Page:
By Ryan Jones
Though Zionism is first and foremost based on a God given promise, the Jews’ right to the Land of Israel is also backed by strong historical legitimacy. Although in the end all that will matter will be God’s Word, in our present day a historical case must be made for the Jewish return to Zion if Israel is to gain much needed support from various outside sectors.
We begin in approximately 1000 BCE (BC) with King David’s conquest of the Jebusite city of Jerusalem. The Jebusites had a fortress at Jerusalem on a mountain named Zion. The term “Zion”, over the following centuries, became a synonym for not only Jerusalem but for the entire Land of Israel.
This “Kingdom of Zion” (Israel/Judah) lasted for a little over 400 years. In 586 BCE (BC) Jerusalem was razed to the ground by the Babylonians and her Jewish population was exiled to the land of Babylon. During this first exile the basic concepts of Zionism were first seen and the term “Zion” became a rallying cry for all Jewish hopes of return to the Land.
Is this to say that the Children of Israel did not have a deep love for their land before the exile? Absolutely not. Ever since the first promise of the Land was given to Abraham, the chosen Nation of Israel has longed for her God given land. However, it took being uprooted and torn from their land for the Children of Israel to first realize their grave sins against God and second realize just how much they really did love the land that God had chosen for them. This realization is evident in the words of so many of the Psalms and prophecies written during the time of the Babylonian Exile.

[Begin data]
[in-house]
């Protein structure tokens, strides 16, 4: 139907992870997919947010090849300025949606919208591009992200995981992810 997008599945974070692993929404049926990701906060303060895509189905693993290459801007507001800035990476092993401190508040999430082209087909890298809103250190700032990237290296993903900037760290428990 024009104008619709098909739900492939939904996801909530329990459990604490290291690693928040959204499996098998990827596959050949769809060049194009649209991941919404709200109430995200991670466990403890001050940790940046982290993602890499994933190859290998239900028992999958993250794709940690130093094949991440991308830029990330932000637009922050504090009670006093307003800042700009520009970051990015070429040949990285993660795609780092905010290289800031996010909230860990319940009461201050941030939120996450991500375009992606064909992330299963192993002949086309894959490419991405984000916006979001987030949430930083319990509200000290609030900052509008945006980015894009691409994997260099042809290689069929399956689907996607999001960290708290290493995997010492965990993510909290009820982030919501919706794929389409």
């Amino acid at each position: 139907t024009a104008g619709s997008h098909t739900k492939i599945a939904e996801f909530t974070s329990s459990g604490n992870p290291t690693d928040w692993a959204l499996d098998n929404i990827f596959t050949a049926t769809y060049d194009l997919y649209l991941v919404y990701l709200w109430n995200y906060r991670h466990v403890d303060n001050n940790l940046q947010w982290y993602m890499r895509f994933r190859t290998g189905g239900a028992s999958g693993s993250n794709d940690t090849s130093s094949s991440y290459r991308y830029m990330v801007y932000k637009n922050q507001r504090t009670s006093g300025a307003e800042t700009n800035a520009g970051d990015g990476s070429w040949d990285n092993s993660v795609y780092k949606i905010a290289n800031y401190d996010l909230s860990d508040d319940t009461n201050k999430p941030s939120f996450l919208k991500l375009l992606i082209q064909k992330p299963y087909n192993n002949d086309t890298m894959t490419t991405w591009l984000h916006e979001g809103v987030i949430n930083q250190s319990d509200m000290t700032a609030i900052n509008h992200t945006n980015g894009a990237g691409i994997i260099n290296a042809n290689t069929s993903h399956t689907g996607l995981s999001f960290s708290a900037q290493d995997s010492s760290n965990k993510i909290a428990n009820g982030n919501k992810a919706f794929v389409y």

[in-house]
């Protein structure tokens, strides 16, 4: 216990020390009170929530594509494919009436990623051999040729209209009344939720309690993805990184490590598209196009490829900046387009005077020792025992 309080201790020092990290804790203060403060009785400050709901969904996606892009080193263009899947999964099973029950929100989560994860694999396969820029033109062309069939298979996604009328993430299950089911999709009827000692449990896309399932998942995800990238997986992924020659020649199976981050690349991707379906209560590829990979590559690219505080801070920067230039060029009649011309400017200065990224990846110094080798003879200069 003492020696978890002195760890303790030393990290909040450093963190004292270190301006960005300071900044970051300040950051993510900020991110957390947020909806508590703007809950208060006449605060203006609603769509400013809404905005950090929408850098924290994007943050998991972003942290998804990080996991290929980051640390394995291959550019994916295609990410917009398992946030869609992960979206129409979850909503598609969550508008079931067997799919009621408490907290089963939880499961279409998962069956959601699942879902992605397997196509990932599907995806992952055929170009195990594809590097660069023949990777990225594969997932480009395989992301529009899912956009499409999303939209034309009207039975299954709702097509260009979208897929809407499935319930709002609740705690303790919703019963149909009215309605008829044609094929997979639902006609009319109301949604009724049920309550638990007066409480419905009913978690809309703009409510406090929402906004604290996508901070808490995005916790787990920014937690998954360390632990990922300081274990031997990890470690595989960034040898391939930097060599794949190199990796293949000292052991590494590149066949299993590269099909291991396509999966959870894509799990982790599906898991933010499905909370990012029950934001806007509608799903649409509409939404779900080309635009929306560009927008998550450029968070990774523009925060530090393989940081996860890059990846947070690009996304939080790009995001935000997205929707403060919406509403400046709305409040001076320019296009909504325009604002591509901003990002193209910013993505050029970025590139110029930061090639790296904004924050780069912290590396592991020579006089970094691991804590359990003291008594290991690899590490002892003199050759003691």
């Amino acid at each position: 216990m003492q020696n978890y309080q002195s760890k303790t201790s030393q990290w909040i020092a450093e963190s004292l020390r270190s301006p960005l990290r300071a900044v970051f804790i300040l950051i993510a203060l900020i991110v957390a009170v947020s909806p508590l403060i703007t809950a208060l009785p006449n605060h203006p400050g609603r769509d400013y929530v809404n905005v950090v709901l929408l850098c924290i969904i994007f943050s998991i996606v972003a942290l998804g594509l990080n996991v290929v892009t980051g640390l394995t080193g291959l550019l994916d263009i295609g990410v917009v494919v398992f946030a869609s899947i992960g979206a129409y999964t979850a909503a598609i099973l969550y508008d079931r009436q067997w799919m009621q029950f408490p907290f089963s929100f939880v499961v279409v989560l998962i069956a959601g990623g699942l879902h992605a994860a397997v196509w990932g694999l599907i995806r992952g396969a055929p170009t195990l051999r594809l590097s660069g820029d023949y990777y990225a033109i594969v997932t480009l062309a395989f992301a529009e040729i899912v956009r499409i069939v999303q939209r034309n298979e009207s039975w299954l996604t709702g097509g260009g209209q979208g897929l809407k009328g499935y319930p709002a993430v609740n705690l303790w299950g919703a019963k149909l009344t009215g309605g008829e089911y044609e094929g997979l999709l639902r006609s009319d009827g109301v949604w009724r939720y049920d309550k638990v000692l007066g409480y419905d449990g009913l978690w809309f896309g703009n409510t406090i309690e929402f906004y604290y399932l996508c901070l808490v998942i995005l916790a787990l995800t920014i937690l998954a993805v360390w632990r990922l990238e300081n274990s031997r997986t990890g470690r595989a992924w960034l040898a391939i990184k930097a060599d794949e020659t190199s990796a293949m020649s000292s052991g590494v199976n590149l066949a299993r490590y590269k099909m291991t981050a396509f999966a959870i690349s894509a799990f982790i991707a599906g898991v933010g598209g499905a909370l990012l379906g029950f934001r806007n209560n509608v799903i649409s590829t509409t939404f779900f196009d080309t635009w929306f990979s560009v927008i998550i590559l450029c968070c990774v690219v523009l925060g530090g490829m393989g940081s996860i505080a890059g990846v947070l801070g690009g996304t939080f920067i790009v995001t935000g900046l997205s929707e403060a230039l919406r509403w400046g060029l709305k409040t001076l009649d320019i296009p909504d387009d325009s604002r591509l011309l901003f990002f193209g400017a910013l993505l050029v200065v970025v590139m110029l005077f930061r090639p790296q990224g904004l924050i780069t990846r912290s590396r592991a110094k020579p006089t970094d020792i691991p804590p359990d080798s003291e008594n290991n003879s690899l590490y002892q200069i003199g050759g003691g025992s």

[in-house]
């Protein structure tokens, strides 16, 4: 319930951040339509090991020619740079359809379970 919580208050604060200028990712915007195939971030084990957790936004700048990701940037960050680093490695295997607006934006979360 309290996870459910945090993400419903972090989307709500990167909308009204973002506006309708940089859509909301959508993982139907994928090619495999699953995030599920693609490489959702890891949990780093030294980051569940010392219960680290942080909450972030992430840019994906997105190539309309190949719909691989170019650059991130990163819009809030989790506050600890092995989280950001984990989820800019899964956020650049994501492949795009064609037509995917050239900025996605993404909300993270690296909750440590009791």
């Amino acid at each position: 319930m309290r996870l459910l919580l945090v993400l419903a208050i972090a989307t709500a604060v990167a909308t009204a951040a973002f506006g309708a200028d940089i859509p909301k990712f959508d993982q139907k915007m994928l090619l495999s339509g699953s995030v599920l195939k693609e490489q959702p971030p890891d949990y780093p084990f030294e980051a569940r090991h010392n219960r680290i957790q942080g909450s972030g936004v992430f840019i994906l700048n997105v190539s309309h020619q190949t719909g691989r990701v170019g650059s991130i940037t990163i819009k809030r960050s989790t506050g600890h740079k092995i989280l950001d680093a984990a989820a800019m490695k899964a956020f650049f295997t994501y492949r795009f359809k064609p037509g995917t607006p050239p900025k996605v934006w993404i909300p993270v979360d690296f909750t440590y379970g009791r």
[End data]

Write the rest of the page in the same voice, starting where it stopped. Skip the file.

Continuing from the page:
The hopes and dreams of those first Zionists were realized a mere 70 years later when, under Persian rule, the Jews were allowed to return to Zion. The Jews in Israel experienced varying degrees of independence over the following centuries until 66 CE (AD) when, under increasing Roman oppression, the Jews revolted against Rome.
The Great Jewish Revolt ended four years later in 70 CE (AD) when Jerusalem was razed to the ground and the Temple burned by the Roman general Titus. Another revolt against Rome in 132 CE (AD) also ended in defeat three years later with the Roman Emperor Hadrian sending the Jews into exile and founding the pagan city of Aelia Capitolina on the ruins of Jerusalem.
At this point in history begins the nearly 2,000 year exile of the Jewish people from their homeland out of which modern Zionism would eventually be born. Also at this point in history we first come across the term “Palestine” being used to denote the Land of Israel. The Romans, after bringing final defeat upon the Jews in 135 CE (AD), resurrected the name of ancient Israel’s greatest nemesis, the Philistines, as the new name for the Land of Israel. This was done first to humiliate the defeated Jews and second as an attempt to sever any Jewish ties to the Land.
The Jewish claim to the Land of Israel as a national homeland is given historical legitimacy by the fact that during the 2,000 years of exile the Land was never again an independent, sovereign entity nor was Jerusalem ever a capital city under any people other than the Jews and, for a short time, the Crusader armies. Instead, the Land of Israel was for the most part a backwater or frontier region of successive empires and Jerusalem was never more than an insignificant provincial center.
Historically, only under Jewish rule has the Land of Israel ever existed as a cohesive, independent, and sovereign nation with Jerusalem as it’s capital.
Therefore, only to the Jewish people and only as the Nation of Israel has the Land of Israel ever been a homeland to any group of people, besides certain Canaanite tribes now long extinct. And so, historical legitimacy is given to the claim of the Jewish people on the Land of Israel as their historical, ancient homeland.
Ryan Jones is a Gentile believer from the United States who lives and works in Israel as a journalist for Israel Today. His website is www.zionist.com